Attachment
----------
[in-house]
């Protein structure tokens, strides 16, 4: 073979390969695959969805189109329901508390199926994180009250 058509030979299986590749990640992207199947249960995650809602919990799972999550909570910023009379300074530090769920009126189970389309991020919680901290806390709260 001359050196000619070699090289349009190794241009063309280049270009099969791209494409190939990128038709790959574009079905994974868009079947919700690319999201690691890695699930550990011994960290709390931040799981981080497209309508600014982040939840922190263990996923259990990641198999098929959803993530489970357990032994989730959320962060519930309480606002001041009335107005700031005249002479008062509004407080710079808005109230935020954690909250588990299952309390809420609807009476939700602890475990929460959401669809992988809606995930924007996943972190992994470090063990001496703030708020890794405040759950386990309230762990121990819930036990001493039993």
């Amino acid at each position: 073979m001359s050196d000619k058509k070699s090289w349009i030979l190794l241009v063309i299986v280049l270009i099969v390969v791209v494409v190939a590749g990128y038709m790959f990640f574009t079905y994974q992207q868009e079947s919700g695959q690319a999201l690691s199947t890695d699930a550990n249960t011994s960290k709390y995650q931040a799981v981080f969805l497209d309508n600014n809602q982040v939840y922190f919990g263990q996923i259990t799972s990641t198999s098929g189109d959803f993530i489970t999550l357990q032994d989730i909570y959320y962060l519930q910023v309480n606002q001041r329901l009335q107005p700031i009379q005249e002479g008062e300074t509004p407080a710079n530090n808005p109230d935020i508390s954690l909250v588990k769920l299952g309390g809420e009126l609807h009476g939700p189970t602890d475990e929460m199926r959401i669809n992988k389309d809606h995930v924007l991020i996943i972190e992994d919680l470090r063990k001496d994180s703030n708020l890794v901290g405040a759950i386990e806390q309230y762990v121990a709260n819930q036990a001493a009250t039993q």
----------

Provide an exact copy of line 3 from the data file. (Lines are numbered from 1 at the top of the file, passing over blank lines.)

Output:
């Amino acid at each position: 073979m001359s050196d000619k058509k070699s090289w349009i030979l190794l241009v063309i299986v280049l270009i099969v390969v791209v494409v190939a590749g990128y038709m790959f990640f574009t079905y994974q992207q868009e079947s919700g695959q690319a999201l690691s199947t890695d699930a550990n249960t011994s960290k709390y995650q931040a799981v981080f969805l497209d309508n600014n809602q982040v939840y922190f919990g263990q996923i259990t799972s990641t198999s098929g189109d959803f993530i489970t999550l357990q032994d989730i909570y959320y962060l519930q910023v309480n606002q001041r329901l009335q107005p700031i009379q005249e002479g008062e300074t509004p407080a710079n530090n808005p109230d935020i508390s954690l909250v588990k769920l299952g309390g809420e009126l609807h009476g939700p189970t602890d475990e929460m199926r959401i669809n992988k389309d809606h995930v924007l991020i996943i972190e992994d919680l470090r063990k001496d994180s703030n708020l890794v901290g405040a759950i386990e806390q309230y762990v121990a709260n819930q036990a001493a009250t039993q």